Nature and Its Discontents in the USA Of Yesterday and Today
Edited by Bernd Herzogenrath
With the publication in English in 1930 of Civilization and its Discontents and its thesis that instinct – and, ultimately: nature – had been and must be forever subordinated in order that civilization might thrive and endure, Freud contributed what some contemporaries saw to the central debate of his era -- a debate which had long preoccupied both official American pundits and the American populace at large. At the beginning of the new Millennium, evidence abounds that an American debate still rages over the meaning of “nature,” the rightful weight of instinct, and the status of civilization. The Millennium itself has appeared in popular and official discourses as an appropriate marker of an age in which nature is close to the edge of radical extinction and has also become more and more unreliable as a paradigm for representation and debate. At the same time, the contemporary tailoring of nature to postmodern needs and expectations inevitably reveals the conceptual difficulty of any possible, simple opposition between nature and culture as if they were clearly distinguishable domains. If nature, then, can clearly be seen as a discursive concept, it may also be a timeless concept insofar that it has been shaped, created, and used at all times. Every epoch, age and era had “its own nature,” with myth, history and ideology as its dominant shaping forces. From the Frontier to Cyberia, nature has been suffering the “agony of the real,” resurfacing in discursive strategies and demonstrating a powerful impact on American society, culture and self-definition. The essays in this collection “speak critically of the natural” and examine the American debate in the many guises it has assumed over the last century within the context of major critical approaches, psychoanalytical concepts, and postmodern theorizing.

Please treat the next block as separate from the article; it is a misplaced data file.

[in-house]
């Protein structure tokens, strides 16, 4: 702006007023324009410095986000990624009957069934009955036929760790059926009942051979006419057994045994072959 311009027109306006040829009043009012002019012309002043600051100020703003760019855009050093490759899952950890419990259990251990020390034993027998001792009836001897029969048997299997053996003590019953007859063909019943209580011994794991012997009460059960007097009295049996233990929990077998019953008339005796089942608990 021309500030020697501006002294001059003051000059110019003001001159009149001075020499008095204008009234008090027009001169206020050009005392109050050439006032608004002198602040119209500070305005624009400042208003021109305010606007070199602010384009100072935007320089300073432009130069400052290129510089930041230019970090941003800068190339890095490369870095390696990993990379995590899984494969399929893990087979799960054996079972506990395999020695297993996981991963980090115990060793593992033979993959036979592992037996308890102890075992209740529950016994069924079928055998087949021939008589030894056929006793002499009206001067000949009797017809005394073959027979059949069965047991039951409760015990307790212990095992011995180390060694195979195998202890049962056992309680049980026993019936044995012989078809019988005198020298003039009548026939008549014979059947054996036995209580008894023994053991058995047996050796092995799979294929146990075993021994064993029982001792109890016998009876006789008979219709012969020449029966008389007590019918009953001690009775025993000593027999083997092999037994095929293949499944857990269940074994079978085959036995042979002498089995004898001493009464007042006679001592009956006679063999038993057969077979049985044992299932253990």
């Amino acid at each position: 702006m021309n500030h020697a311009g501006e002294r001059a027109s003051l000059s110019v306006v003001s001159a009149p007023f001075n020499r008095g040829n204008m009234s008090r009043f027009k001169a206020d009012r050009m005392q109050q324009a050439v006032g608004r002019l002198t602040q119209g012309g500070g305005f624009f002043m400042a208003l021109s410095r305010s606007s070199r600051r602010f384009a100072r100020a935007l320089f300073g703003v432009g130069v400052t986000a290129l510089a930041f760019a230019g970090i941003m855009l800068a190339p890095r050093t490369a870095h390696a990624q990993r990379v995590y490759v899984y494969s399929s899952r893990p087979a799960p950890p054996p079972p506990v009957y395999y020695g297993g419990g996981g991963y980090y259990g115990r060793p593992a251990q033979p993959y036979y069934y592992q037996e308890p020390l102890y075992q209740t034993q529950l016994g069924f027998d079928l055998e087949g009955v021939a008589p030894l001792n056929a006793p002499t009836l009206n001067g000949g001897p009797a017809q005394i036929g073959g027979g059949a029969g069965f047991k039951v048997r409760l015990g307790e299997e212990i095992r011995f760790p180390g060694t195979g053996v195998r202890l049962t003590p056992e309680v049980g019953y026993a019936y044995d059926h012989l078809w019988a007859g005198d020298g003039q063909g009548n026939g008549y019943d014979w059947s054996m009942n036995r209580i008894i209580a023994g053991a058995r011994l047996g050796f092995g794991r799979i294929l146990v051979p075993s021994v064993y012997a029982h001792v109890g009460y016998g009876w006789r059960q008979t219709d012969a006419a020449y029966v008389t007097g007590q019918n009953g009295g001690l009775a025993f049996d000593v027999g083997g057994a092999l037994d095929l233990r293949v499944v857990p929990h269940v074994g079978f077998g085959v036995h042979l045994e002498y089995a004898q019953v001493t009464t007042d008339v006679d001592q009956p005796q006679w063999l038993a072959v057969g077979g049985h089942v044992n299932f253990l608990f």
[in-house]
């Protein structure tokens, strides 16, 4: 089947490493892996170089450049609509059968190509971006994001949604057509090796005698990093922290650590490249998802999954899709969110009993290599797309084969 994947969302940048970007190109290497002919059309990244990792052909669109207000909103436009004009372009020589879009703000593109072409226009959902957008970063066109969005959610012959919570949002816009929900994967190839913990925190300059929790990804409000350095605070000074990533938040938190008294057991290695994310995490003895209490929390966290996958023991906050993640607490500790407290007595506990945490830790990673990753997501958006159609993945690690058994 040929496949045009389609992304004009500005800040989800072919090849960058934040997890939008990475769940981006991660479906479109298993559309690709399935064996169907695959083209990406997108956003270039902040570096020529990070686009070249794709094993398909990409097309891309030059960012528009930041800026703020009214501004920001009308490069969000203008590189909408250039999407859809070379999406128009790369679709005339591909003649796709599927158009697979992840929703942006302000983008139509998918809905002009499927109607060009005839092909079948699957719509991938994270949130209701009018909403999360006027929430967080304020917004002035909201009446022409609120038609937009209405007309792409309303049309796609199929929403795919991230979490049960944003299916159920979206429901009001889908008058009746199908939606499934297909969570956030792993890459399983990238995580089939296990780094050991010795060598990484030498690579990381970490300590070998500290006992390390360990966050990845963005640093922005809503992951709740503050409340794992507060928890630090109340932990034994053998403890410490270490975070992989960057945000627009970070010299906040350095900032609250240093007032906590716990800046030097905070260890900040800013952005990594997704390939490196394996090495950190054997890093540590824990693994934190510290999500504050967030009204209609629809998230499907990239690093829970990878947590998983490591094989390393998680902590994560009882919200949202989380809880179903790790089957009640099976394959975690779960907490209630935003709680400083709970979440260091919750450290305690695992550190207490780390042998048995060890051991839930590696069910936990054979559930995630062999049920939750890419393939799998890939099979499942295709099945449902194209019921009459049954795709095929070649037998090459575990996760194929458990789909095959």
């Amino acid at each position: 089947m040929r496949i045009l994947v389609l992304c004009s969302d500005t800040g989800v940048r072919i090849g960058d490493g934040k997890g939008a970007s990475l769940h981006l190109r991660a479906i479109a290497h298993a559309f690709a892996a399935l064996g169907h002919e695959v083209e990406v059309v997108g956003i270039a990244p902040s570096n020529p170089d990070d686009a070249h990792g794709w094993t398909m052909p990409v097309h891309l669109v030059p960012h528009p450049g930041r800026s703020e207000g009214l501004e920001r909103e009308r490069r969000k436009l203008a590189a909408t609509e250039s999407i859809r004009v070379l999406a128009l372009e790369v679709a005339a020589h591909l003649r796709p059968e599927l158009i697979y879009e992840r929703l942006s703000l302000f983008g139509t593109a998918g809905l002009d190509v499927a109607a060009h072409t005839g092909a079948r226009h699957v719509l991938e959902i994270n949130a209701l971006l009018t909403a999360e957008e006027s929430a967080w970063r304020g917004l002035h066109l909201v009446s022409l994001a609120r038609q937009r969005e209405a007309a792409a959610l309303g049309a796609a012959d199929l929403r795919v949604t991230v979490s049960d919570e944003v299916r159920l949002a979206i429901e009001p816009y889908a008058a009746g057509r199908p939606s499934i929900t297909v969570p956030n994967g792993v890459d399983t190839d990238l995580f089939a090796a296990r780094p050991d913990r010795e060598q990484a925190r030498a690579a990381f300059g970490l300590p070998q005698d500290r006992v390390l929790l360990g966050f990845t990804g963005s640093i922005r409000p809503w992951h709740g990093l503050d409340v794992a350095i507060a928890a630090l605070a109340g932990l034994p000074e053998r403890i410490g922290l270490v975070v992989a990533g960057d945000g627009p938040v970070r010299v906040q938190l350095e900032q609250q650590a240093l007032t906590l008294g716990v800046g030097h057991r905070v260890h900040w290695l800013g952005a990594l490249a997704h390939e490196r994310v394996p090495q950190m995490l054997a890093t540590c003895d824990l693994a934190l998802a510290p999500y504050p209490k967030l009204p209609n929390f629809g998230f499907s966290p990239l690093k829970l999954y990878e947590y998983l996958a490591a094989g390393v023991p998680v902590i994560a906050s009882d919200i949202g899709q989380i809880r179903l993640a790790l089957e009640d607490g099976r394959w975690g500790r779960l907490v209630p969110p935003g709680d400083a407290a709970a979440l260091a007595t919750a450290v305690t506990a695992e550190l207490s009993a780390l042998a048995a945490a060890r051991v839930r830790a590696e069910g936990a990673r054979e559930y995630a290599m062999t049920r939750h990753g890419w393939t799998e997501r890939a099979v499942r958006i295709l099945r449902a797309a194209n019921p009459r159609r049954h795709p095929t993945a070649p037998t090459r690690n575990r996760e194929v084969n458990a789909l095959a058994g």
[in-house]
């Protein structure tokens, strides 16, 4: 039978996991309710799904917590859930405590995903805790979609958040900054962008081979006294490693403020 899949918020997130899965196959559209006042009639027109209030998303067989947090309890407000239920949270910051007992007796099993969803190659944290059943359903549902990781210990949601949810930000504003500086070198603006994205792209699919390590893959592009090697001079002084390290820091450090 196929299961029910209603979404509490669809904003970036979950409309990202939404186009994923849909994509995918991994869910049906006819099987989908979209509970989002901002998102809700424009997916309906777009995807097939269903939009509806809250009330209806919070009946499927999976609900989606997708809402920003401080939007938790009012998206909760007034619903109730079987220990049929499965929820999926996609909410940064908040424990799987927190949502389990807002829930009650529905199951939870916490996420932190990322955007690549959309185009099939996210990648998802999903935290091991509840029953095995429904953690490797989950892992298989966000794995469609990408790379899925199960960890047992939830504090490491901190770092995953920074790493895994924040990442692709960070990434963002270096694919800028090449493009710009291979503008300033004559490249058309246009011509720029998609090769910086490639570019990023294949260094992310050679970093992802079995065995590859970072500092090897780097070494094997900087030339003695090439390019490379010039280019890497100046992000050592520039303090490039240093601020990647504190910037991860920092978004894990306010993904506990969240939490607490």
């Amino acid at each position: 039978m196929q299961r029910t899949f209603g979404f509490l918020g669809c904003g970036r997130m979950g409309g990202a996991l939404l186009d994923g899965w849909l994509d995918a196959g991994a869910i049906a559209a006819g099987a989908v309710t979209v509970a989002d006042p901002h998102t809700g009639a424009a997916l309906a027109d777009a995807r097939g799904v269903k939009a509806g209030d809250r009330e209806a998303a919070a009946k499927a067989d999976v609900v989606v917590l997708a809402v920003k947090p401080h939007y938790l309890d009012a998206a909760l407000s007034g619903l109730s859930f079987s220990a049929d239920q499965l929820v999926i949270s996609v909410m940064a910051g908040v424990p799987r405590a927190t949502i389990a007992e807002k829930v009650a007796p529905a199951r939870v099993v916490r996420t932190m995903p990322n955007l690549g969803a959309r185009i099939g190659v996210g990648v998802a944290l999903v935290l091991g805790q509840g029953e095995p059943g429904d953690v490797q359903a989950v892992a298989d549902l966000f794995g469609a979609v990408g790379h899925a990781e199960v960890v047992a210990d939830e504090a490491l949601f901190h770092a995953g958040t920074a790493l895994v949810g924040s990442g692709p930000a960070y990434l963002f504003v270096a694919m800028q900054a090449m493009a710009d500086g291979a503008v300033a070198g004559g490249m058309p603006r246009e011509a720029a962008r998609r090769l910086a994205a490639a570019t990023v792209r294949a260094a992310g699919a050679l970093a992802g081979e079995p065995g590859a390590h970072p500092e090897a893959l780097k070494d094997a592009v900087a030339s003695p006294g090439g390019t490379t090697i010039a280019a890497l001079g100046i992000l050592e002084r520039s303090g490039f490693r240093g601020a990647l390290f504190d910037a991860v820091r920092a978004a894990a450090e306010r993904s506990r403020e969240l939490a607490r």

Reading Paul Auster
An Art of Desire. Reading Paul Auster the first book-length study solely devoted to the novels of Paul Auster. From the vantage-point of poststructuralist theory, especially Lacanian psychoanalysis and Derridean deconstruction, this book explores the relation of Auster's novels City of Glass, In the Country of Last Things, Moon Palace, and The Music of Chance to the rewriting and deconstruction of genre conventions; their connections to concepts such as catastrophe theory, the sublime, Freud's notion of the 'death drive;' as well as the philosophical underpinnings of his work. At the focus of this study, however, is the concept of desire, an important concept in the writings of both Auster and Lacan, and the various manifestations of this concept in Auster's novels. Auster's novels always emphasize a kind of outside of the text (chance, the real, the unsayable), a kind of hope for a 'transparent language,' a hope, however, that is exactly posited as impossible to fulfill. The relation of Daniel Quinn, Anna Blume, Marco Fogg and Jim Nashe to this lack is the motor of their desire, the driving force for the subject that has always already left the real and has been inscribed into the representational system called 'reality.' It is here, in its relation to the signifier, that the subject's desire is played out, that its experience is ordered, interpreted, and articulated. It is their ability to make connections, to proliferate, to 'affirm free-play,' their ability 'not to bemoan the absence of the centre' that ultimately decides over success or failure of Auster's subjects - whether they partake in the 'joyous errance of the sign,' or whether their fate is that of the 'unfortunate traveler.'